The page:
The first step in the process of this invention is a conventional primary extraction step wherein some combination of hot water, steam and caustic is agitated with tar sands to produce a bitumen-containing froth. The next step is a departure from conventional processing in that a hydrogen donor diluent solvent, such as a mildly hydrotreated gas oil boiling range hydrocarbon fraction, is added to the bitumen-containing froth. The diluent-froth mix is then subjected to a desalting operation. Demulsifying additives can be used if an emulsion forms which is difficult to break. These generally are of the high molecular weight alkaline earth sulfonates or amine phosphate types.
Desalters are used in processing crude oils to remove brine and suspended solids from the hydrocarbons. Intimately mixed water and hydrocarbons are added to a desalter vessel at moderate pressure and a temperature of from 30+ to 150° C. and are then subjected to a high voltage electrostatic field. Clean desalted hydrocarbons, substantially free of water and suspended solids, are then sent directly to a coking operation. The coking operation can be either fluidized bed or delayed coking, but preferably is delayed coking.
In accordance with a preferred embodiment, overhead vapors from a delayed coker are fractionated, and a gas oil stream from the fractionator is then mildly hydrotreated and subsequently utilized as the hydrogen donor diluent solvent added to the froth.
The preferred embodiment of the invention is illustrated in the Drawing, where tar sands are treated in primary extraction zone 10 by agitation with steam, hot water and caustic. A bitumen-containing froth from zone 10 is then combined with hydrogen donor diluent solvent in an amount of from one to five parts by weight solvent for each part by weight froth and the froth-diluent mix is passed to desalter 12. Brine and suspended solids are separated from hydrocarbons in the desalter, and the hydrocarbons including diluent and extracted bitumen are heated to coking temperature in furnace 14. The heated hydrocarbons are then coked in delayed coking drum 16. Overhead vapors from coke drum 16 are fractionated in coker fractionator 18 and various product streams are recovered. A gas oil boiling range stream from fractionator 18 is taken through line 20 to hydrotreater 22 where it is subjected to moderate hydrotreating conditions and the hydrotreated gas oil is then used as the hydrogen donor diluent solvent added to the froth from primary extraction zone 10.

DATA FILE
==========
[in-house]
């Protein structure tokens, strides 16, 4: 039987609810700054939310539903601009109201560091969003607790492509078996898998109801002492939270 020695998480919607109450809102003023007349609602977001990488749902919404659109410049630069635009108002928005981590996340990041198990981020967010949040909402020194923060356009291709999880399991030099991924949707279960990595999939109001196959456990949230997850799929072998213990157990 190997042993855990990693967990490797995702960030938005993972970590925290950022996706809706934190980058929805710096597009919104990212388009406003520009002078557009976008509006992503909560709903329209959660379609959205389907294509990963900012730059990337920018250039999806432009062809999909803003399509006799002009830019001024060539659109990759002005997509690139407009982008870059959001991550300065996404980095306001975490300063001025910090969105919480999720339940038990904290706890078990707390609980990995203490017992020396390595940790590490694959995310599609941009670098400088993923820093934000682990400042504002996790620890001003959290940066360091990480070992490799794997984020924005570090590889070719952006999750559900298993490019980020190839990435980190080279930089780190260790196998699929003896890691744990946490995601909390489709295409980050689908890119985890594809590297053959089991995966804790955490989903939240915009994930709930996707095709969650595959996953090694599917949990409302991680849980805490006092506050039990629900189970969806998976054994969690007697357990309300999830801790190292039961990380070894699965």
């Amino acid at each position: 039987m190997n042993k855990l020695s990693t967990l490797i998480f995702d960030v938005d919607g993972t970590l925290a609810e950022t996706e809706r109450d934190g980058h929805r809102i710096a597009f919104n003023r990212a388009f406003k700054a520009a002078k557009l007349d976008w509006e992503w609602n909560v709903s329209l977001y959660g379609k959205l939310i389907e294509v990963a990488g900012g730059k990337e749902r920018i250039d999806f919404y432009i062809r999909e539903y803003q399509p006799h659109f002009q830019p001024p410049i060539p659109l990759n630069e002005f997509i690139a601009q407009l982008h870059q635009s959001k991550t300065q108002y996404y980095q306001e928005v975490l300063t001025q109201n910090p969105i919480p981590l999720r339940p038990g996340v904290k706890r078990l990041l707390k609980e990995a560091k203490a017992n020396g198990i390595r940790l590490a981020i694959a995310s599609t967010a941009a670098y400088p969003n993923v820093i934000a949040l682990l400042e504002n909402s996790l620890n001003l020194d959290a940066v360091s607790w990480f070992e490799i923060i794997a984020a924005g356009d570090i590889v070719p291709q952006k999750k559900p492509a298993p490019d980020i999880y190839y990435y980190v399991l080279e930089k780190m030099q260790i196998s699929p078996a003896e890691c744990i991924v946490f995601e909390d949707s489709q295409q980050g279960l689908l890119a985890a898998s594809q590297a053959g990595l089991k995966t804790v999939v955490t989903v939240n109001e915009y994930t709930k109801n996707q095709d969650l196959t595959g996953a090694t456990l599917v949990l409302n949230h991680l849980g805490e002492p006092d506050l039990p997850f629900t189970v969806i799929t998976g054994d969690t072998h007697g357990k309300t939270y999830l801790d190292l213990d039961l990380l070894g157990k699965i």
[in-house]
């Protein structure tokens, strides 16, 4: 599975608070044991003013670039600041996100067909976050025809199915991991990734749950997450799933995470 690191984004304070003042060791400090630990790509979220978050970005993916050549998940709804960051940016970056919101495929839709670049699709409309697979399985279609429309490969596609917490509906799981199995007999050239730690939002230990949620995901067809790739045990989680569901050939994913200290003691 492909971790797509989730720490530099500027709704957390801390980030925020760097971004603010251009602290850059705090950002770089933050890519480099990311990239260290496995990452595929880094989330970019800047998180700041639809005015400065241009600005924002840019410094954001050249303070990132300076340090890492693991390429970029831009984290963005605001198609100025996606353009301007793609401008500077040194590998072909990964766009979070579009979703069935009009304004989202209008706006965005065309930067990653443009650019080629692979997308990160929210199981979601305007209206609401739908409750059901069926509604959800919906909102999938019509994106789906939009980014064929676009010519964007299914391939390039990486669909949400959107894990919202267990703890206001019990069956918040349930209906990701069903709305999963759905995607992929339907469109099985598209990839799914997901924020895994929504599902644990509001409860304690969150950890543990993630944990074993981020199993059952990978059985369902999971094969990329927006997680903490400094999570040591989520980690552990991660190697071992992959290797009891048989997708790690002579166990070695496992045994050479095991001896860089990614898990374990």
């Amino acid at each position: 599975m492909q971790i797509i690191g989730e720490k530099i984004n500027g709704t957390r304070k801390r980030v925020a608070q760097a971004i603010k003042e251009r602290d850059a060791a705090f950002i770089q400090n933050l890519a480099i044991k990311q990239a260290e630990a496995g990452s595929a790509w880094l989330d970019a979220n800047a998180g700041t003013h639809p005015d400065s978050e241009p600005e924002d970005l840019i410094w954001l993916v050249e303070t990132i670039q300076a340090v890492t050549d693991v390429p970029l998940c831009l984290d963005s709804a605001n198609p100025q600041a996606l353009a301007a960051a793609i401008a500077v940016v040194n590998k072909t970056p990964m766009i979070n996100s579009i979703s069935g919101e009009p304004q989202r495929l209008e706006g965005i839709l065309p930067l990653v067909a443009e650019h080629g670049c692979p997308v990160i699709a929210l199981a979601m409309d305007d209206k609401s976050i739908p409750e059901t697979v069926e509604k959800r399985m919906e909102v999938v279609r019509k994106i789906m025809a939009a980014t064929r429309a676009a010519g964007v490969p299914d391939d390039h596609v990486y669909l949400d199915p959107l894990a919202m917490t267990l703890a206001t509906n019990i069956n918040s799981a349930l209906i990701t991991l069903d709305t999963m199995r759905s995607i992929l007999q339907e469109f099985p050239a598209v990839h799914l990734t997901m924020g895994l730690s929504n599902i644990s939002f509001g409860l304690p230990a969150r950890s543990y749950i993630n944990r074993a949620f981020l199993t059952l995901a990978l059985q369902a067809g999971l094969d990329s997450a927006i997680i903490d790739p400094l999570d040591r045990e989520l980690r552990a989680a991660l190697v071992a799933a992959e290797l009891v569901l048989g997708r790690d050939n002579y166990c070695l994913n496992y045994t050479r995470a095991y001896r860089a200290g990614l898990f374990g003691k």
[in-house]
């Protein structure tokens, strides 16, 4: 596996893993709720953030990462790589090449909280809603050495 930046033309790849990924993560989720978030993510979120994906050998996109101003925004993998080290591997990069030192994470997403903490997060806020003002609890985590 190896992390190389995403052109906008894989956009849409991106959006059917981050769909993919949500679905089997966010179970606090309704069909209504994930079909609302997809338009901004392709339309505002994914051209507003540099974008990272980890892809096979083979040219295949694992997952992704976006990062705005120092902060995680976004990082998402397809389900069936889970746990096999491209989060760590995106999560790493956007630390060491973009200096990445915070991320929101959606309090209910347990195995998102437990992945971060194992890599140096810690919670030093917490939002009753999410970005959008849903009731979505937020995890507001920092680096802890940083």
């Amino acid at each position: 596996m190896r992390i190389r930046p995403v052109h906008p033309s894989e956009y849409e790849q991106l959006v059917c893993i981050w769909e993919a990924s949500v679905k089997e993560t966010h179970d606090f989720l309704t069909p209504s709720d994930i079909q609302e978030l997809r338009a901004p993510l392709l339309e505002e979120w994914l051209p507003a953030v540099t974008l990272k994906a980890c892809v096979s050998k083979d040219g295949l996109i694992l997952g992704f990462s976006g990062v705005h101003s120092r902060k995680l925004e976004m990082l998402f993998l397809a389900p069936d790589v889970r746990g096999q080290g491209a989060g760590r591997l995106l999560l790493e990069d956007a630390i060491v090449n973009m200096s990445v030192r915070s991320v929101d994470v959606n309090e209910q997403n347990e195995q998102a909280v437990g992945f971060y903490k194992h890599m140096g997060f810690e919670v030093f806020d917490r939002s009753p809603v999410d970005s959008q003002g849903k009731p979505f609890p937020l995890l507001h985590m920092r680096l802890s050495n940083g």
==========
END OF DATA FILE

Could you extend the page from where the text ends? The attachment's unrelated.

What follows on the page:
The process of the invention provides significant advantages over the conventional processes which require large centrifuges to separate water and suspended solids from the bitumen-containing froth. Also, the naphtha recovery step of the prior art is eliminated, and the coke yield is decreased, with resulting increase in liquid products, as a result of coking the combined bitumen-diluent stream rather than coking bitumen after naphtha has been removed as in the prior art.
The essential features of the invention which involve departures from prior art tar sands processes include addition of a hydrogen donor diluent solvent to bitumen-containing froth from a primary extraction zone, subjecting the froth-solvent mix to an electrostatic desalting step, and coking the desalted hydrocarbon stream without first removing the diluent.
The foregoing description is intended to be illustrative rather than limiting of the invention. It will be apparent that numerous variations and modifications to the process as described could be utilized without departing from the invention, which is defined by the appended claims.